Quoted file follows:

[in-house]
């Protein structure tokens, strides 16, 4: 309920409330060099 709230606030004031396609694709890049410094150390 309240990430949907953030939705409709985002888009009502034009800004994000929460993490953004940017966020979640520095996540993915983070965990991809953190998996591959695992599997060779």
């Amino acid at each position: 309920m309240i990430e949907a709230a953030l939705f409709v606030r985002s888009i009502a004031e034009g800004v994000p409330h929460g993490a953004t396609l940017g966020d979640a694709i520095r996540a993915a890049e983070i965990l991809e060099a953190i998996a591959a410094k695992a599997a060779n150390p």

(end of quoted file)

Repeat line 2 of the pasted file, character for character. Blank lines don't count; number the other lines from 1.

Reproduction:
């Protein structure tokens, strides 16, 4: 309920409330060099 709230606030004031396609694709890049410094150390 309240990430949907953030939705409709985002888009009502034009800004994000929460993490953004940017966020979640520095996540993915983070965990991809953190998996591959695992599997060779």